It has been a long time since my last post but Happy as a Dane is still here and has lots of things to share with you! First of all, my family and I just went to see the new LEGO Movie 2 and we all thought it was awesome in a very Danish way as not everything has to be awesome and happy all the time. As they sing in the theme song: “things can’t be awesome all of the time, it’s not realistic expectations but that doesn’t mean we shouldn’t try to make everything awesome in a less idealistic kind of way…” What a great message to send to children and adults, that you can’t expect life to be sugary sweet at all times. If that’s the expectation you will only get disappointed in life which is not the same to say that you shouldn’t try to make life as great as possible. An important aspect of Danish happiness and childhood is realism where children through stories are prepared for the unavoidable struggles of life.
I am also a big fan of the LEGO movies’ very Danish messages of team work. There is not one perfect hero in the LEGO movies – in fact when Batman presents himself as the leader of the team he is ridiculed because, as they sing in the theme song: “everything is better if we stick together”. The movie even shows how a pair of siblings learn to get along with LEGO play after years of battling each other.
Moreover, this movie is a great way for parents to bond with their kids as it is funny for both adults and children! It has so many funny references for adults which the kids somehow seem to get, or at least they get that their parents are amused and they like that! The parents are truly laughing instead of the usual flat “haha” which is all I can usually come up with for other kids movies. Right now our four year old son quotes the LEGO spaceman, Benny, singing: “Now I finally get Radiohead” even though he has no idea who Radiohead is, yet he loves the phrase just as much as we do. Maybe because he can see that our laughs are real for I am sure he can tell that a lot of my laughs are not that real when it comes to kids movies.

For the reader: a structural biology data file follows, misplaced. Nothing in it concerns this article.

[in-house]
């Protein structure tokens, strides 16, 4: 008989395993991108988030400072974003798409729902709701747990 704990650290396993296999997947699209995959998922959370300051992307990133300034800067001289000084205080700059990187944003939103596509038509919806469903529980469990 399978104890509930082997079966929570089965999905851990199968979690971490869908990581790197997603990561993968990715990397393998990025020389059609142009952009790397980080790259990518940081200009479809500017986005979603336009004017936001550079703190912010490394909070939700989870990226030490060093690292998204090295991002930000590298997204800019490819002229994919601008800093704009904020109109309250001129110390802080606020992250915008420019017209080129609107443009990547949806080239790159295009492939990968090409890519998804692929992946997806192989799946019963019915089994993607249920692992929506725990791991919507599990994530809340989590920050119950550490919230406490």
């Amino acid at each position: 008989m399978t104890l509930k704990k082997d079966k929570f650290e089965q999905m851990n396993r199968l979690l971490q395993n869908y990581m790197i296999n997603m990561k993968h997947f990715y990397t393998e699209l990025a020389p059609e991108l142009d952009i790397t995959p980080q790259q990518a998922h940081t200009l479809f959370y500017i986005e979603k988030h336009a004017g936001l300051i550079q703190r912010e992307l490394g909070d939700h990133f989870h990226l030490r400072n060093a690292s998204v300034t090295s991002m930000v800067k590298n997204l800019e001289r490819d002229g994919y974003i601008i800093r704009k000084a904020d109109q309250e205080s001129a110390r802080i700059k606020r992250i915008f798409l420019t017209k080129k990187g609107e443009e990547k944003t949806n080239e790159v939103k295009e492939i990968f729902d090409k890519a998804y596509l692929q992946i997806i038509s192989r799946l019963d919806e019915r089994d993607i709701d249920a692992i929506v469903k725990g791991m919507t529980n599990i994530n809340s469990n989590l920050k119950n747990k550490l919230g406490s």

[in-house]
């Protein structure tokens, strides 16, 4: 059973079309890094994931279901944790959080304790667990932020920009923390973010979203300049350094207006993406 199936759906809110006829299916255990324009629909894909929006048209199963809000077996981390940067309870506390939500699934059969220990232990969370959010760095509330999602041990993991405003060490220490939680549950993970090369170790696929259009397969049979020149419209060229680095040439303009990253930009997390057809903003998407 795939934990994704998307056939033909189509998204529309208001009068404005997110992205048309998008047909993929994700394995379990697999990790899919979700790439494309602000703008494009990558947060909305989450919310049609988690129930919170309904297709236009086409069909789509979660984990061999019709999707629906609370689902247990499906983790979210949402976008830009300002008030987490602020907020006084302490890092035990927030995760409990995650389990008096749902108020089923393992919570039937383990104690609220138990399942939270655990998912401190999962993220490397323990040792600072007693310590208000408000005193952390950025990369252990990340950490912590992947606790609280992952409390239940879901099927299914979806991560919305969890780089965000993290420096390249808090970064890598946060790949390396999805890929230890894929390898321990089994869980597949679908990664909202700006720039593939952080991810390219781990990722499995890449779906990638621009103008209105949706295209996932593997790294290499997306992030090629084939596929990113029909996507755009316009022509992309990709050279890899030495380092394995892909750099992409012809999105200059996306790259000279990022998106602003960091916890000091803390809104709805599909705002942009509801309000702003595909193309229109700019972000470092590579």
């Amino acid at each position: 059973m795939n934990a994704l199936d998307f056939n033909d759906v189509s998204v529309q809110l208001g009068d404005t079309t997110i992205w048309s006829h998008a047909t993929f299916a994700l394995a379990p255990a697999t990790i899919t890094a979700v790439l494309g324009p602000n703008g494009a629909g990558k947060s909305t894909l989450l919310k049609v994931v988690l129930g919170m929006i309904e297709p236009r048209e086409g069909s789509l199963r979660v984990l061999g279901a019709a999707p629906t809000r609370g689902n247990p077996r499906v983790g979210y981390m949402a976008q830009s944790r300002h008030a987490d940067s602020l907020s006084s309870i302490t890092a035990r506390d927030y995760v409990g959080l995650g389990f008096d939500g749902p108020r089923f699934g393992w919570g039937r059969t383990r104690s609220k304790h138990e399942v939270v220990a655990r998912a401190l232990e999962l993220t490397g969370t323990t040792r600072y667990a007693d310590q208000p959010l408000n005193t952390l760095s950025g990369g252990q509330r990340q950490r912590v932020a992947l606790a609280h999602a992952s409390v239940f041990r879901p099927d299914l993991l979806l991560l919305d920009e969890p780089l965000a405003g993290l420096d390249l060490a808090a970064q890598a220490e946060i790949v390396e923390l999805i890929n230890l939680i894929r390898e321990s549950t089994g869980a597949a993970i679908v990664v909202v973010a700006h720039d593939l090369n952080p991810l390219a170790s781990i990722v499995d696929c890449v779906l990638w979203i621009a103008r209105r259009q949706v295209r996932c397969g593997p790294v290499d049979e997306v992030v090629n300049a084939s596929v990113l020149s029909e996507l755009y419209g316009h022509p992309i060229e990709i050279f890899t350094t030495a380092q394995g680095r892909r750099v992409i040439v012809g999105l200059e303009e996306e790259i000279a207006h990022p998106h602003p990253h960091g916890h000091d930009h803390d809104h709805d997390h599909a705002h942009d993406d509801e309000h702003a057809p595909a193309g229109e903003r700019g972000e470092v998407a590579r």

The day after we watched the movie we went to a LEGO store nearby to get some building platforms so we could really start fostering a new generation of masterbuilders. When I asked the young sales representative where to find the platforms he curiously asked “so what are you planning on building?” He clearly meant me, not my kids, even though they were standing right next to me. “Eh, just kid stuff” was my baffled reply as this young sales representative kept trying to engage me in a conversation about all sorts of cool LEGO projects I could do on my bookshelves. Apparently, it is cool and totally acceptable for adults to play with LEGO now. I had no idea but my husband told me that this is a “thing” on Flickr. When I was a teenager I felt like I had to pack my LEGOs away out of fear that my peers would discover that I was still playing with LEGO. In fact it was my absolute favorite toy. It was a sad day when I decided that it was time. So I am excited to hear that it is not only ok but even cool to play with LEGO up into your teens, tweens and adulthood because playing is so important for our creativity and happiness throughout life. I know I sound like an advertisement for LEGO (which I would happily do!) but no I am not sponsored – this is written out of pure love for my childhood’s favorite toy and a wish to pass this on to modern children.
I know that a lot of LEGOs now come in sets with all these little specialized pieces – especially LEGO Friends – which is great in its own way but I really want to encourage parents to get boxes of just LEGOs where children and adults can create their own masterpieces and learn to use their imagination because there is nothing as beneficial, fun and creative as being absorbed in open-ended play. LEGO is an abbreviation for “LEG GODT” which means “PLAY WELL” in Danish. So here is what we just bought for our children to nurture an environment of good play time the Danish way 🙂
So happy to see a fresh post from Happy As A Dane! Especially about my new favorite movie. You’re right, there is a very “Danish Way” of living woven into the movie, great observation!
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